Basic Algorithms

================ Start Lecture #8 ================


The department has asked me to make the following announcements.

  1. The prerequisites for this course are V22.0102 and V63.0120.
  2. The final exam is Monday, December 16 10:00-11:50am.

Complexity of Primitive Operations

Our complexity analysis will proceed in a somewhat unusual order. Instead of starting with the bottom (the tree methods in 2.3.1, e.g., is Internal(v)) or the top (the traversals), we will begin by analyzing some middle level procedures assuming the complexities of the low level are as we assert them to be. Then we will analyze the traversals using the middle level routines and finally we will give data structures for trees that achieve our assumed complexity for the low level.

Let's begin!

Complexity Assumptions for the Tree ADT

These will be verified later.

Middle level routines: depth and height

Definitions of depth and height.

Remark: Even our definitions are recursive!

From the recursive definition of depth, the recursive algorithm for its computation essentially writes itself.

Algorithm depth(T,v)
   if T.isRoot(v) then
      return 0
      return 1 + depth(T,T.parent(v))

The complexity is Θ(the answer), i.e. Θ(dv), where dv is the depth of v in the tree T.

Problem Set #1, Problem 3:
Rewrite depth(T,v) without using recursion.
This is quite easy. I include it in the problem set to ensure that you get practice understanding recursive definitions.

The following algorithm computes the height of a position in a tree.

Algorithm height(T,v):
   if T.isLeaf(v) then
      return 0
      for each w in T.children(v) do
      return h

Remarks on the above algorithm

  1. The loop could (perhaps should) be written as an iterator. Indeed, it is an iterator.
  2. This algorithm is not so easy to convert to non-recursive form
    It is not tail-recursive, i.e. the recursive invocation is not just at the end.
  3. To get the height of the tree, execute height(T,T.root())

Theorem: Let T be a tree with n nodes and let cv be the number of children of node v. The sum of cv over all nodes of the tree is n-1.

Proof: This is trivial! ... once you figure out what it is saying. The sum gives the total number of children in a tree. But this almost all nodes. Indeed, there is just one exception.
What is the exception?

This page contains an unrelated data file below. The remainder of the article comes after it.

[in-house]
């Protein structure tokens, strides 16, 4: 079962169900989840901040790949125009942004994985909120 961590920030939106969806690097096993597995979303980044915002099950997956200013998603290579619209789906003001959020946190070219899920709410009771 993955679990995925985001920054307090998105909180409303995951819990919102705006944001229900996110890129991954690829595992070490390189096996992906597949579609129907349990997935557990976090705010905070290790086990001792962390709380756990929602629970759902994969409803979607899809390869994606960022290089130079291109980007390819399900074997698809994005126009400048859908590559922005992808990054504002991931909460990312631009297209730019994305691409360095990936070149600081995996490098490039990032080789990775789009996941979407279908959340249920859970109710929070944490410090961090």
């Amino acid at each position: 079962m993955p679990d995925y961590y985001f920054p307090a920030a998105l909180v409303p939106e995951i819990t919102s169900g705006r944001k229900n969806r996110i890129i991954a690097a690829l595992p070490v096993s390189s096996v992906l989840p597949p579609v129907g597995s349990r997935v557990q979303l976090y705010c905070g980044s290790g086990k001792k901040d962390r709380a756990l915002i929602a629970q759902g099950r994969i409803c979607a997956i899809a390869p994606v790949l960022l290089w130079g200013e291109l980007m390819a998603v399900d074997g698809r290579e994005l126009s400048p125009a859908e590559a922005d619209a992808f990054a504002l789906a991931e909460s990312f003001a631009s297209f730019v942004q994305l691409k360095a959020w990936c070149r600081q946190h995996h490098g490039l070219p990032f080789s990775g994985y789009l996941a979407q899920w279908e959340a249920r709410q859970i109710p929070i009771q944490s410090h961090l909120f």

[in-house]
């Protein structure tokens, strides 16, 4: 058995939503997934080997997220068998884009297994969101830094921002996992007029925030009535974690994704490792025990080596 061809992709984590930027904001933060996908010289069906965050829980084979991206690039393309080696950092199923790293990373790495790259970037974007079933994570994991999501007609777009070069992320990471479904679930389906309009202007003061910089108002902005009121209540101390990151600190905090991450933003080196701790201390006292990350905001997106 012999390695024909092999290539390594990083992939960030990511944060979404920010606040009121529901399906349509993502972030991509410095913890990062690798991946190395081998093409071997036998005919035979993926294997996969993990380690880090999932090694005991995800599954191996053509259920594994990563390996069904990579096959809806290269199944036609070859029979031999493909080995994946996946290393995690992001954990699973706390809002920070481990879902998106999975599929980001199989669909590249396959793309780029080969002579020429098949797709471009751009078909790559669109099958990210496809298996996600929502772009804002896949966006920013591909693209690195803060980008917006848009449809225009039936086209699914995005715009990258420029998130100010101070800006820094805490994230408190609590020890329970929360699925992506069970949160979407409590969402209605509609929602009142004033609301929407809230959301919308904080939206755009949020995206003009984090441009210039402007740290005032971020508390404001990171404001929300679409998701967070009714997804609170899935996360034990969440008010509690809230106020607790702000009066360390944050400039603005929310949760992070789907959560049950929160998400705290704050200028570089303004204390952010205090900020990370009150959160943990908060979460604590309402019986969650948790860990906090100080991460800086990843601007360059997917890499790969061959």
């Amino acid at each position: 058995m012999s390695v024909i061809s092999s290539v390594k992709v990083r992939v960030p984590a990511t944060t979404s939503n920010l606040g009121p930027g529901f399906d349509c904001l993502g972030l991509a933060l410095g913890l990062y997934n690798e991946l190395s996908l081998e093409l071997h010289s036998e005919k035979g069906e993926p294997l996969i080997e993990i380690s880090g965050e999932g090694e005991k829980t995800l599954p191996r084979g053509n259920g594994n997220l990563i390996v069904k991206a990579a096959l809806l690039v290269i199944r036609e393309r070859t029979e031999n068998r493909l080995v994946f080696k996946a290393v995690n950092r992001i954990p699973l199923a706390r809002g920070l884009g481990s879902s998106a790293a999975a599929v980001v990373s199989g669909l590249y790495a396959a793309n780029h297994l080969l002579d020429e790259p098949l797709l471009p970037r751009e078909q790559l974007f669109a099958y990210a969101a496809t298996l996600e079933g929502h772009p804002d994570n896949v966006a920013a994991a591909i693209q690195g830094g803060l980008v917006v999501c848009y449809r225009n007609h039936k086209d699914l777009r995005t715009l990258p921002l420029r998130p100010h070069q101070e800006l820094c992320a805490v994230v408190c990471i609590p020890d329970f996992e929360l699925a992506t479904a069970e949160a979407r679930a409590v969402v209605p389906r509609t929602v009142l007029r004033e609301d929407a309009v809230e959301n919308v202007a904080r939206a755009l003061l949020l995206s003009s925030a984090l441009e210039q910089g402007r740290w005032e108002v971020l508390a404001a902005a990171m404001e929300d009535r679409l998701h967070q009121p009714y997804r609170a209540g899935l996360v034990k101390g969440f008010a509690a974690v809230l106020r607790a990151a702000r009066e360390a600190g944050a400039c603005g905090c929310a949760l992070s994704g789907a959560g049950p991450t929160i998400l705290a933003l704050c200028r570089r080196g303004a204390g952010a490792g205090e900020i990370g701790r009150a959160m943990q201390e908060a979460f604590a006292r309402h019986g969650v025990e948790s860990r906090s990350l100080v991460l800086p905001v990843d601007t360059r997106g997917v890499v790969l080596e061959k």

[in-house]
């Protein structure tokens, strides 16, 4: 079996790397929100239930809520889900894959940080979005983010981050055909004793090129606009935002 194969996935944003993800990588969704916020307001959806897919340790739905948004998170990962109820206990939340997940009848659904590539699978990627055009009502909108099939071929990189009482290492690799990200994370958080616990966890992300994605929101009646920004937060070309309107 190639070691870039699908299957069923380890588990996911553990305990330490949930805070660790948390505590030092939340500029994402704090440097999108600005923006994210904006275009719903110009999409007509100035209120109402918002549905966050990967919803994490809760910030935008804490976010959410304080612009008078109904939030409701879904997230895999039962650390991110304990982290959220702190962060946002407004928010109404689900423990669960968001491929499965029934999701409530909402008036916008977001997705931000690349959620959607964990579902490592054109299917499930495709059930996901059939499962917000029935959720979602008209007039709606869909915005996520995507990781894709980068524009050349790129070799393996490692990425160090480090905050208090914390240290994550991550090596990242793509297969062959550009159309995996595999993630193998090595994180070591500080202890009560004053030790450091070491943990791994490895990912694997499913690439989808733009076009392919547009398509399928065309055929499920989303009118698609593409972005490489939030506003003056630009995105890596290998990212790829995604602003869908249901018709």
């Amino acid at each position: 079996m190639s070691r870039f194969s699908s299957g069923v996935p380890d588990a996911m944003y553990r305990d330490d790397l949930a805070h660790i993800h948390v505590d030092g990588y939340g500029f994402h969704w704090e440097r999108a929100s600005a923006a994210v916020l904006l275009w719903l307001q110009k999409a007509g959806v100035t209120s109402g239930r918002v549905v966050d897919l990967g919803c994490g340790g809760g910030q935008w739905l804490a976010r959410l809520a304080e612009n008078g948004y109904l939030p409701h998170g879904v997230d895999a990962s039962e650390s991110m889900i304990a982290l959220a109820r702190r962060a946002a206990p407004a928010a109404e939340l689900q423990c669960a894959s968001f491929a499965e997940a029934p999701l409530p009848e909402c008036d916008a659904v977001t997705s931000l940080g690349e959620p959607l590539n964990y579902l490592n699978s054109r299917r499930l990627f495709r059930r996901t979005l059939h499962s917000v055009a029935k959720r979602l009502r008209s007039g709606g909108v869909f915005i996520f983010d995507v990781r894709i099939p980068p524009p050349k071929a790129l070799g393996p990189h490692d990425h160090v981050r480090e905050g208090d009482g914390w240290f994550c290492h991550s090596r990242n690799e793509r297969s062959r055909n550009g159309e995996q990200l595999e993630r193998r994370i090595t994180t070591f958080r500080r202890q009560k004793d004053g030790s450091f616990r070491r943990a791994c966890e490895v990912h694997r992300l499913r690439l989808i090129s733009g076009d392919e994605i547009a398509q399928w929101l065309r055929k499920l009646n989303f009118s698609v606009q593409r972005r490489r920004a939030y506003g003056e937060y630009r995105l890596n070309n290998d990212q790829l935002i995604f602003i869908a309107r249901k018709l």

The root.

Corollary: Computing the height of an n-node tree has time complexity Θ(n).

Proof: Look at the code.
The while loop has cv iterations, so by the theorem the total number of iterations executed is n-1.
Everything else is Θ(1) per iteration.

Do a few on the board. As mentioned above, becoming facile with recursion is vital for tree analyses.

Definition: A traversal is a systematic way of "visiting" every node in a tree.

Preorder Traversal

Visit the root and then recursively traverse each child. More formally we first give the procedure for a preorder traversal starting at any node and then define a preorder traversal of the entire tree as a preorder traversal of the root.

Algorithm preorder(T,v):
   visit node v
   for each child c of v

Algorithm preorder(T):


  1. In a preorder traversal, parents come before children (which is as it should be :-)).
  2. If you describe a book as an ordered tree, with nodes for each chapter, section, etc., then the pre-order traversal visits the nodes in the order they would appear in a table of contents.

Do a few on the board. As mentioned above, becoming facile with recursion is vital for tree analyses.

Theorem: Preorder traversal of a tree with n nodes has complexity Θ(n).

Proof: Just like height.
The nonrecursive part of each invocation takes O(1+cv)
There are n invocations and the sum of the c's is n-1.

Homework: R-2.3

Postorder Traversal

First recursively traverse each child then visit the root. More formerly

Algorithm postorder(T,v):
   for each child c of v
   visit node v

Algorithm postorder(T):

Theorem: Preorder traversal of a tree with n nodes has complexity Θ(n).

Proof: The same as for preorder.